Wednesday, May 31, 2017

And Then There's Middle School (and PD)(and Teachers)(& The Work)

Later this week, I'm conducing my lass whole middle school PD at a location that has been working tirelessly to rethink its writing instruction and support of 5th-8th grade writers. We're moving towards a shared language for assessing written outcomes for the kids, but also paying a visit to This American Life's episode on Middle School as a model for organizing thought, developing ideas, writing with a purpose, and connecting with an audience. It's been a wonderful year full of challenges, laughter, self-doubt, partnership, collaboration, struggle, frustration, and achievement. In some ways, I've really had to revisit the craziness of my own tween-adolescence.

As I was putting together the presentation, I realized it might benefit me to recall my own experiences as a middle (what Alice always called 'mental') school student. With my zest for bulleted lists and top tens, I decided I'd give an ol' shot at memory lane. Middle school was,

  • sparked by the creativity of Mr. Finster, his writing workshops and whacky sense of humor and raising-the-bar standards,
  • full of body and mental awkwardness, included the onset of pudginess, gapped teeth, colicky hair, sweaty armpits, zits, and mood swings,
  • a need to be accepted for who I was, which included a zest for exaggeration and excessive talking, even when I didn't have a clue about what I was talking about (I have one vivid memory of talking out of any reality at St. Lawrence River, making up fishing stories that annoyed Butch, my father, but entertained my Aunt Rena. I was 100% obnoxious and deserved my dad's favorite saying, "Your mouth runs like a whippoorwill's ass).
  • cruelty of kids. I remember vividly, in 6th grade, a day when a group of well-known bullies chose to punch a kid from another class behind the knees as he walked down the hall, totally making him buckle and hate that no teachers came to his rescue.
  • the odd body growth spurts, including the day my mom dropped me off at the movies to see 9 to 5 with friends from my class which included dorky me, and a girl named Tony who was FULLY developed, wore parachute pants, and had feather clips in her hair (I can only imagine what my mom thought when she saw the girl I was meeting - a thing I always had for the craziest of girls)
  • the experimentation of everything bad for us. I remember many went through a phase of sharing No-Doze anti-sleeping pills, bragging that the drugs got them high (and on a personal note, I remember my own stupidity thinking Jack Daniels could be my friend on a Sunday morning)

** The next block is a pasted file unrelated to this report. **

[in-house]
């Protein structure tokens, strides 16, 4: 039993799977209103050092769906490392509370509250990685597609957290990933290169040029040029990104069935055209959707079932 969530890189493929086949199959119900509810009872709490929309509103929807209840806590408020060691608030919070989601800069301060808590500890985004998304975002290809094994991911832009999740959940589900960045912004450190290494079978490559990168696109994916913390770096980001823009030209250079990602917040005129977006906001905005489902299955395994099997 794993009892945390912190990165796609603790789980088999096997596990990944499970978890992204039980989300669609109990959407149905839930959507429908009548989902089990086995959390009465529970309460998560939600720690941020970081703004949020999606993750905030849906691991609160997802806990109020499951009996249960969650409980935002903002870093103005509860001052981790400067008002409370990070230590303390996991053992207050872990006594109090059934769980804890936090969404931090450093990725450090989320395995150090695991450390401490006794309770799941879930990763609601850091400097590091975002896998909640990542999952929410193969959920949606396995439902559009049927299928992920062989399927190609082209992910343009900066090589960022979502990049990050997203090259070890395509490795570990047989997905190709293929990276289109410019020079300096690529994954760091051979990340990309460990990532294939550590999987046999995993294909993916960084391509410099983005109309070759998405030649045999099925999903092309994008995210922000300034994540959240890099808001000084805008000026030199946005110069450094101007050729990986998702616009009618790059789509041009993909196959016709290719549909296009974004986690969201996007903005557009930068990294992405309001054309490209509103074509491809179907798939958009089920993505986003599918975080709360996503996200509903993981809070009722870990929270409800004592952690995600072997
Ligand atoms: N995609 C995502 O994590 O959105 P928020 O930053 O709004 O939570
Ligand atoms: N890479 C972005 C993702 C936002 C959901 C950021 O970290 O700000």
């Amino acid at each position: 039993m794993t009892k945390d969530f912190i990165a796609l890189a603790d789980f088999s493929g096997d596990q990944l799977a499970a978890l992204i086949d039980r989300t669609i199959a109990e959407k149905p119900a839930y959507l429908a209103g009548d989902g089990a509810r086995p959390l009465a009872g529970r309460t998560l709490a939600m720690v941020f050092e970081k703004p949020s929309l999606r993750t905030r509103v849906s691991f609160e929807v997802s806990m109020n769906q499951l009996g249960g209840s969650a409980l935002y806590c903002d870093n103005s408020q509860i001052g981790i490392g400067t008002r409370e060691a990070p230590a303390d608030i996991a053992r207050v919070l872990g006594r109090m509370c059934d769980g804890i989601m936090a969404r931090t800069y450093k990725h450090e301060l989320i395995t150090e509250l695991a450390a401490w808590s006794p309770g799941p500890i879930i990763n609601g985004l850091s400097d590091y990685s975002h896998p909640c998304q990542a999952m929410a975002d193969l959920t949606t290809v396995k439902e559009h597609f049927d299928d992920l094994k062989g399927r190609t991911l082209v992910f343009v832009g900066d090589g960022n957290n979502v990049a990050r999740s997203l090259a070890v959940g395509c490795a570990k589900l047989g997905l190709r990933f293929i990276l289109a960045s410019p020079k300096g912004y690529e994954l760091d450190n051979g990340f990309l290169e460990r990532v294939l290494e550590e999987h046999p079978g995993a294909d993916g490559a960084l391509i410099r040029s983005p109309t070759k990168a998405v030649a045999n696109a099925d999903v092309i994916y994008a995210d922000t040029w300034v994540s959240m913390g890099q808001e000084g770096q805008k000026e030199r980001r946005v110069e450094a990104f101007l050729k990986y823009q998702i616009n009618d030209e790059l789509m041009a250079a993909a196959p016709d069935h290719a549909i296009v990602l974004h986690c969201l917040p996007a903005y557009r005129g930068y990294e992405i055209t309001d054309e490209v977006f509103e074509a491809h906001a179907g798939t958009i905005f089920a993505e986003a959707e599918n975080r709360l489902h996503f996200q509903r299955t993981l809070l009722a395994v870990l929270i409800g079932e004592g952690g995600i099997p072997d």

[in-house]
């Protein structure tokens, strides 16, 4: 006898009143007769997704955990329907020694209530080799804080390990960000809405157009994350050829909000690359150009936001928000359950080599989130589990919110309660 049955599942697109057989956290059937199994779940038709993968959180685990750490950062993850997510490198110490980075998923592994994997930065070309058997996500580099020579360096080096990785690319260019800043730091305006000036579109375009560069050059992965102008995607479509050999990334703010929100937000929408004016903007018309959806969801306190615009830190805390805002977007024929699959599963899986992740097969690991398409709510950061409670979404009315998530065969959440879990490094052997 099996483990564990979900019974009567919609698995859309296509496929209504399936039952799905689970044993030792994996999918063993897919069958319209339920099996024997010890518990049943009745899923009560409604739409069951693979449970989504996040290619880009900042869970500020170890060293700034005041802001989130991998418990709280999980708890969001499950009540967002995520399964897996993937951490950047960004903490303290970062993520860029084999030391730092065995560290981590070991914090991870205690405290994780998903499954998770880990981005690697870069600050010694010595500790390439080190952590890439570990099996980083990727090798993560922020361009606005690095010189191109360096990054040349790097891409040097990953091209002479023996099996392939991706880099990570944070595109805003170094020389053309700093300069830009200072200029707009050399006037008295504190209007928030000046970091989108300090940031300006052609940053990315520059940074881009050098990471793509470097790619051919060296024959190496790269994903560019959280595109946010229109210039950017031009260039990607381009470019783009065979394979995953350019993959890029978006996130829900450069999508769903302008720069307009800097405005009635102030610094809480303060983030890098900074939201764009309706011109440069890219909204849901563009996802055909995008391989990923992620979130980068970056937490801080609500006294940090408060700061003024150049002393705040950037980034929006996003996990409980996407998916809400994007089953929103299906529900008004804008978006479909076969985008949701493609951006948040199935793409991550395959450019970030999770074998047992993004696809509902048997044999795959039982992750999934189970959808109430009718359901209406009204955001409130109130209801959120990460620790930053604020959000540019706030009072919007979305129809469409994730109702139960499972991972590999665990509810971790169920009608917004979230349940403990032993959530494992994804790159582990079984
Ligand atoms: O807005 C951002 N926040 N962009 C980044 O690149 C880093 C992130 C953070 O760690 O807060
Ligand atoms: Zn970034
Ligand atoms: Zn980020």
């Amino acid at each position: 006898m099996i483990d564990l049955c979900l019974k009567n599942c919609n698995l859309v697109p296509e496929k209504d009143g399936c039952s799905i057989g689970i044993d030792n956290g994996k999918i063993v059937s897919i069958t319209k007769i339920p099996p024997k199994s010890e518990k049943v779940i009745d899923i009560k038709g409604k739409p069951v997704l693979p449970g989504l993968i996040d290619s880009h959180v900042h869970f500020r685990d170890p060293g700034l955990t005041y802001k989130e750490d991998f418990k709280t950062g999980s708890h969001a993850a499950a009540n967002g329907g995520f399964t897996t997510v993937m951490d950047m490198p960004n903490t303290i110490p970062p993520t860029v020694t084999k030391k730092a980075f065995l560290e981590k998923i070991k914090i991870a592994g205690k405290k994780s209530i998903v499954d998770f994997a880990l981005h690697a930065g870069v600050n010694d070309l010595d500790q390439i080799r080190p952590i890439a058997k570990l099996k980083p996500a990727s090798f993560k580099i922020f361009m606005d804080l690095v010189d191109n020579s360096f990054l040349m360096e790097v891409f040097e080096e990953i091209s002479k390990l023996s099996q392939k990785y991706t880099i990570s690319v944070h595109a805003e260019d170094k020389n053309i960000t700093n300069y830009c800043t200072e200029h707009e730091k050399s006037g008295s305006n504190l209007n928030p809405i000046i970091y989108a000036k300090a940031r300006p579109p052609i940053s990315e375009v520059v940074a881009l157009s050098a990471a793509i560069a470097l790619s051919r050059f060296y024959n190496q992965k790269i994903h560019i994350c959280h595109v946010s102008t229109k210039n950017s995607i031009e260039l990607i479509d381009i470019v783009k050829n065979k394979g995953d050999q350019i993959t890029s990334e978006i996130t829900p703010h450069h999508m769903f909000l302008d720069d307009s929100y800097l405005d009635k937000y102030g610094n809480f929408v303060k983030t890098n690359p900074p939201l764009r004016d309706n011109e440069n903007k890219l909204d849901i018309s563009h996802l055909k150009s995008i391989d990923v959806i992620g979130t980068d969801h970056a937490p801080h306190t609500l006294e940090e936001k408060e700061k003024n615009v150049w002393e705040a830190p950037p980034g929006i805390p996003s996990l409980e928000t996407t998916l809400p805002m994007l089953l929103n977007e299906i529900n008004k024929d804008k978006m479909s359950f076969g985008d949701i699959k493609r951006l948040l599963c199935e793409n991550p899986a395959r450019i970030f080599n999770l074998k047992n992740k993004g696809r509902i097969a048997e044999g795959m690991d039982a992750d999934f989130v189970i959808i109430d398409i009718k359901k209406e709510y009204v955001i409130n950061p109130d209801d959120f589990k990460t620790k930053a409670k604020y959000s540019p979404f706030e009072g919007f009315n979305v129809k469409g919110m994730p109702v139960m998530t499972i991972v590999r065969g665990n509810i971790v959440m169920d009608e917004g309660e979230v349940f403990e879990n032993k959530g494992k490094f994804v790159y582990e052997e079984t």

• the awfulness of feeling stupid, especially in grammar class and when reading literature that was boring and way over my head
  • the power of belonging...for me, at that time, it was Little League and my friends on Amalfi and Bamm Hollow who met on Duncowing for football games and tag
  • the luck of family. I was so blessed to have the love and support at home, with its stability, safety, unconditional love, and RULEs, and finally
  • the opportunities to show I was ready to grow up. This included roller skating parties where we rolled to Another One Bites the Dust and 8th grade dances that soon came at the Junior High School.
Phew. I thought I was old then, but I was a nincompoop simply going through the stages between elementary and high school. I can't say these memories were awful - they made me who I am - but I can attest to the fact that they were dorky, ridiculous, and important.

This, I hope, will be carried with me during the final day of professional development later this week

Tuesday, May 30, 2017

Lived in My Office on Memorial Day. Purple Blooms Mean That Much More

Second year in a row that the Asiatic purple irises bloom at exactly the right time. Yesterday, it was as dreary as dreary can be, so I hibernated in the vacant and quiet hallway of Canisius Hall. I caught up on a twenty or so recommendations, a book chapter, grant work, book orders, and other logistics. By the time I left, my brain was fried.

Actually, when I left I decided I would grill out because the sun was finally peaking through the crowds. When I opened the fridge and freezer, however, there was no meat, so I ended up toasting up a whole boatload of vegetables, which were delicious.

This effort, though, turned me over into exhaustion and a dead brain. I have a list of items I wanted to accomplish, but there's a point when I am no good to the work I'm trying to do. I simply gave in to sleep.

Glamis, though, was all play. I got her a new squeaky toy and, even after a walk, she seemed to be full of energy.

Today, it's back to work with back to back meetings in the afternoon, kidnapping me from the writing I need to get done. I'm seeing light after this Friday - time to get back to the projects that need attention (like my ankles that are extremely sore...I think my new New Balance sneakers are not the support I need while running).

Ah, but I will think about the blooms and be happy. Blooms and barbecues...tis the season for such glory.

Monday, May 29, 2017

Strawberry Cake and Gifts For This Memorial Day Celebration